So, North Carolina has taken center stage in recent weeks. A Hoke County school teacher noticed that a child’s bag-lunch didn’t meet proscribed nutritional guidelines. In one case, the bag-lunch contained a turkey and cheese sandwich, apples and apple juice. Missing was the vegetable. The lunch was either replaced or supplemented with a school provided hot lunch. Further adding to the outcry was the fact that the child didn’t eat the veggies provided; she only ate the chicken nuggets.
I think this is the classic case of what folks mean when they say that government is too big.
When the state steps in and says that it’s the responsibility of the state to provide lunches for kids who meet certain criteria, then the state also assumes the requirement to provide healthy lunches. After all, we don’t want our government shoving fast food and candy bars in front of our kids. And this is where the danger comes in.
Now that we have established the need for state provided food [and we can debate whether or not we agree with that] we now have to accept that there be guidelines for that food. And assuming that we have conscientious state employees, it’s easy to see a monitoring of the lunches that the kids are eating during school. It’s easy to that administrator/teacher noticing that a kid has a coke and Cheetos and making the decision that isn’t a healthy lunch.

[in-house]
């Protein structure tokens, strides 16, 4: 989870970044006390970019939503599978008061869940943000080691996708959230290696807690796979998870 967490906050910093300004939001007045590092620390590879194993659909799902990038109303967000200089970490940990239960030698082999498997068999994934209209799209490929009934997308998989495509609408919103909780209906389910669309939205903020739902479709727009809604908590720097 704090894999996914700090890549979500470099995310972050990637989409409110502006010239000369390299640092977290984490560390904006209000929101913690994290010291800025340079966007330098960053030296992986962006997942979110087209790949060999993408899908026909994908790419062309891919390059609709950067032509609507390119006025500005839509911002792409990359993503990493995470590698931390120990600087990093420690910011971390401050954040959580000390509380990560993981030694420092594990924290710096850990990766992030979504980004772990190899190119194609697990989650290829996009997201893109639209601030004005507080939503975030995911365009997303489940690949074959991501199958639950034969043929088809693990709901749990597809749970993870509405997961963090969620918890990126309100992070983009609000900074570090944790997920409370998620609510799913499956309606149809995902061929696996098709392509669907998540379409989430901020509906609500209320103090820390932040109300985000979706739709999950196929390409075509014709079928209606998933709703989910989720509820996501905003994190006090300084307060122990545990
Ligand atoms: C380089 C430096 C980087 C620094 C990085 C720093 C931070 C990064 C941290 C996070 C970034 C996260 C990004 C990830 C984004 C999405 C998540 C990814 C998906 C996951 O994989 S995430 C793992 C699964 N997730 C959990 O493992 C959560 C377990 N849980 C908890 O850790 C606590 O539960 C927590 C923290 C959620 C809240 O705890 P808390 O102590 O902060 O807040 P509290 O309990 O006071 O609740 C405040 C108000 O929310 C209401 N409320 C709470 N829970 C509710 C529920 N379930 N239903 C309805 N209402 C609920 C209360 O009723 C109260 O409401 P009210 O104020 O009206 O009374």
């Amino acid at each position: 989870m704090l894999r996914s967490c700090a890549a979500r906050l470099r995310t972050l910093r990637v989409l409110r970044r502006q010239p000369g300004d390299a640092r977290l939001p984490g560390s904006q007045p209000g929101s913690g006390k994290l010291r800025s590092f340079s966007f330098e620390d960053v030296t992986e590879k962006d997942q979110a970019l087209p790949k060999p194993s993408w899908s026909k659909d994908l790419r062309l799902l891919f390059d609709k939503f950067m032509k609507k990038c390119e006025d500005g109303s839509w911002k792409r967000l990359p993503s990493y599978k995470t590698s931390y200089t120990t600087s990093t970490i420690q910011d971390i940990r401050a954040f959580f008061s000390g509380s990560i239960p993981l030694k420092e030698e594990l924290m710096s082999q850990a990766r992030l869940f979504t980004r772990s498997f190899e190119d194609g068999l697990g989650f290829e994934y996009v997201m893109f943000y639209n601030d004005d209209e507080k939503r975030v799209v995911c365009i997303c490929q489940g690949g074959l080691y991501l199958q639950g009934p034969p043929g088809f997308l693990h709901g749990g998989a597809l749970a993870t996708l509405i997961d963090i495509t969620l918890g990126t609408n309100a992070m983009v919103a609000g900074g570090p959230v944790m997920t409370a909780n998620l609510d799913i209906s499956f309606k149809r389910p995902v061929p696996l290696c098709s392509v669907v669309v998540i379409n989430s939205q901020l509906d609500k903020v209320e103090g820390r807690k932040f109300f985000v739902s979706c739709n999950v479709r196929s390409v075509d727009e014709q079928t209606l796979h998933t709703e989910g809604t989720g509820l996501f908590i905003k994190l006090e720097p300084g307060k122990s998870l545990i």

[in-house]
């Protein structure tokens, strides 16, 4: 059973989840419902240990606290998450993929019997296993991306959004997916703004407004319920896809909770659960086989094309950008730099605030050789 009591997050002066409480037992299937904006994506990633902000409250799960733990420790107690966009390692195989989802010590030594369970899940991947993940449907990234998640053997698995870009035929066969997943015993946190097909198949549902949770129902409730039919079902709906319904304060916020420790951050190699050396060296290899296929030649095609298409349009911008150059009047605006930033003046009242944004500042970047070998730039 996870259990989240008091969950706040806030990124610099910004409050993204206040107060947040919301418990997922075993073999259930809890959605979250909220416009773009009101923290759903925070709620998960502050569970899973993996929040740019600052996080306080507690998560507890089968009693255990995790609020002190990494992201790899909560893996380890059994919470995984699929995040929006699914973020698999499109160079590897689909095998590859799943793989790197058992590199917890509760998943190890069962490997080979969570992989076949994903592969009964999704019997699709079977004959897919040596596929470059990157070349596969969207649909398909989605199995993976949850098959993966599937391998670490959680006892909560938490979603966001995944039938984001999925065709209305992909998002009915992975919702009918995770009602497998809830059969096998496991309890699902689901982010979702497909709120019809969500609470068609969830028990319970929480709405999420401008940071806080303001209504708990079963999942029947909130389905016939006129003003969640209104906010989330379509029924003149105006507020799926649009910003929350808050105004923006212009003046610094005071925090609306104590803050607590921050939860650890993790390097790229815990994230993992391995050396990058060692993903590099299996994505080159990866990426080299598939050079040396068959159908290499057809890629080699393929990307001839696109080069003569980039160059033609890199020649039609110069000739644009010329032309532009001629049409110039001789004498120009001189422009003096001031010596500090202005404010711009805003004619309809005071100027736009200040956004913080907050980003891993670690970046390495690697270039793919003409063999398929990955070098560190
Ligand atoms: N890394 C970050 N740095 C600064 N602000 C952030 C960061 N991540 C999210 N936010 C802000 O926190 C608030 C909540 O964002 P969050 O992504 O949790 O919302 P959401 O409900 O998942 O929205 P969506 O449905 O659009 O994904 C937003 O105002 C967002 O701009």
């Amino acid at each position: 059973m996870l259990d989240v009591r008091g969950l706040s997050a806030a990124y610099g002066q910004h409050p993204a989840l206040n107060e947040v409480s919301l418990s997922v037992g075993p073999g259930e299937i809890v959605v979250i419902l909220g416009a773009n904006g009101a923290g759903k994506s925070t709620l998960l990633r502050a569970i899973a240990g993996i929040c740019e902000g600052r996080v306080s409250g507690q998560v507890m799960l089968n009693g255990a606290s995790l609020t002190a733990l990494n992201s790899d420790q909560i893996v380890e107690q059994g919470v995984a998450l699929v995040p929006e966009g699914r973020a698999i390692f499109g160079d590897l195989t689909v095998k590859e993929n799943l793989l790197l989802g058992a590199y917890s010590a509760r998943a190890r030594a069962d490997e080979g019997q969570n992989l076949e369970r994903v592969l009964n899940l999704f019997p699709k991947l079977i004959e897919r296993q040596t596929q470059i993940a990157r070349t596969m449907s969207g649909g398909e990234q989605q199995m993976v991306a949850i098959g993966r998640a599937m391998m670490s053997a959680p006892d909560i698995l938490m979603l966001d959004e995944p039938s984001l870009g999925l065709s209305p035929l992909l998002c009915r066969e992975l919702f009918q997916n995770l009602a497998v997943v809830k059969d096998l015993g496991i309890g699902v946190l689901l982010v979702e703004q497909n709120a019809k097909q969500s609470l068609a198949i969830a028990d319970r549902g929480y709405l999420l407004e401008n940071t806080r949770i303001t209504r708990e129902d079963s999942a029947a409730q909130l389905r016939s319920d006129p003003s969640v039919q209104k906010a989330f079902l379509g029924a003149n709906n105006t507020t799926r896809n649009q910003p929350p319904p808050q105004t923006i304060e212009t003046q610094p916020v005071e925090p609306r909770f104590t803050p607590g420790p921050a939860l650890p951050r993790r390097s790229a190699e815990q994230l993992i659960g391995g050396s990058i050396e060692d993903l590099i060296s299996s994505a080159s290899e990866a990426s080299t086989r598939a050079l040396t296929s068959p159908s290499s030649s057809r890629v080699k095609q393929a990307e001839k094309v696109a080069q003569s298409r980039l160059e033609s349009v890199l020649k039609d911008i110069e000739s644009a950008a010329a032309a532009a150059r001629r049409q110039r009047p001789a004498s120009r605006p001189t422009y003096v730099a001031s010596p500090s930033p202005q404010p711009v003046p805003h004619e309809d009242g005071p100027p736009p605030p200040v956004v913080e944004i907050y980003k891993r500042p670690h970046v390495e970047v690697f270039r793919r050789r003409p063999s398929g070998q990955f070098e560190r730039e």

But that’s not what the original charter was. What started out as a desire to feed poor students has turned into a critique of parent provided bag lunches. Is it appropriate for kids to eat Cheetos and Coke? Probably not. But do we as a state wanna go down that road?
And if we DO go down that road, where does it stop? Can the state begin to legislate a proscribed nutritional guideline that covers food served at home? Perhaps at a restaurant? How about a law that states restaurants can serve meals to kids under 6, 8, 12 that don’t contain the required healthy components? If you think I’m stretching, consider the salt ban in New York City or the requirement that meals served in California that contain a toy also contain a healthy alternative.
I don’t think you’d find anyone who objects to the fact that if the state provides food, it should provide healthy food. But this intrusion into the decisions of parents is a bridge too far.